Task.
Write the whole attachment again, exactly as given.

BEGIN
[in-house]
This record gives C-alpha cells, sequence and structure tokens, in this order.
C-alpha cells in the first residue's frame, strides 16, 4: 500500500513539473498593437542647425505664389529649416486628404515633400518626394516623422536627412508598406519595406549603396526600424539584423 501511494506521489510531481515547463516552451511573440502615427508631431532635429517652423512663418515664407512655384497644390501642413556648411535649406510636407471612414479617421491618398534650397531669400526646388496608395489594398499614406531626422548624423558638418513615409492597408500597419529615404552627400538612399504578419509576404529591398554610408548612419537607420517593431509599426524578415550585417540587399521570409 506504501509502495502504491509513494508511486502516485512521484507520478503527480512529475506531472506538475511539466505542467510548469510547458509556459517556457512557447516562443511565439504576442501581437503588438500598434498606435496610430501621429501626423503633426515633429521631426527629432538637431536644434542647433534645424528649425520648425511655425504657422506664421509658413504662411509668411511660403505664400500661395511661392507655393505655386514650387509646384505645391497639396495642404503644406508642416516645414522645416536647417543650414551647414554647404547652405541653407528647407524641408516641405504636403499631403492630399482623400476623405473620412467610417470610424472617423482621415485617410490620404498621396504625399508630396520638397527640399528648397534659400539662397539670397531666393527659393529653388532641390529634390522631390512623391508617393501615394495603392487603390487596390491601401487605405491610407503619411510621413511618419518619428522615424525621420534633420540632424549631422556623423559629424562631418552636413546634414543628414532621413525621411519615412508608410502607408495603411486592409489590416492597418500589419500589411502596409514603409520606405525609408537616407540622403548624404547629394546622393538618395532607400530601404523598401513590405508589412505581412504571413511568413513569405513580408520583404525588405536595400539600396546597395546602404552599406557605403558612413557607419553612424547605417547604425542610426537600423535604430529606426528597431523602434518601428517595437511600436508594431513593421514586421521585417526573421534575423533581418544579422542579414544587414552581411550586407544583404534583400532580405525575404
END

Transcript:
[in-house]
This record gives C-alpha cells, sequence and structure tokens, in this order.
C-alpha cells in the first residue's frame, strides 16, 4: 500500500513539473498593437542647425505664389529649416486628404515633400518626394516623422536627412508598406519595406549603396526600424539584423 501511494506521489510531481515547463516552451511573440502615427508631431532635429517652423512663418515664407512655384497644390501642413556648411535649406510636407471612414479617421491618398534650397531669400526646388496608395489594398499614406531626422548624423558638418513615409492597408500597419529615404552627400538612399504578419509576404529591398554610408548612419537607420517593431509599426524578415550585417540587399521570409 506504501509502495502504491509513494508511486502516485512521484507520478503527480512529475506531472506538475511539466505542467510548469510547458509556459517556457512557447516562443511565439504576442501581437503588438500598434498606435496610430501621429501626423503633426515633429521631426527629432538637431536644434542647433534645424528649425520648425511655425504657422506664421509658413504662411509668411511660403505664400500661395511661392507655393505655386514650387509646384505645391497639396495642404503644406508642416516645414522645416536647417543650414551647414554647404547652405541653407528647407524641408516641405504636403499631403492630399482623400476623405473620412467610417470610424472617423482621415485617410490620404498621396504625399508630396520638397527640399528648397534659400539662397539670397531666393527659393529653388532641390529634390522631390512623391508617393501615394495603392487603390487596390491601401487605405491610407503619411510621413511618419518619428522615424525621420534633420540632424549631422556623423559629424562631418552636413546634414543628414532621413525621411519615412508608410502607408495603411486592409489590416492597418500589419500589411502596409514603409520606405525609408537616407540622403548624404547629394546622393538618395532607400530601404523598401513590405508589412505581412504571413511568413513569405513580408520583404525588405536595400539600396546597395546602404552599406557605403558612413557607419553612424547605417547604425542610426537600423535604430529606426528597431523602434518601428517595437511600436508594431513593421514586421521585417526573421534575423533581418544579422542579414544587414552581411550586407544583404534583400532580405525575404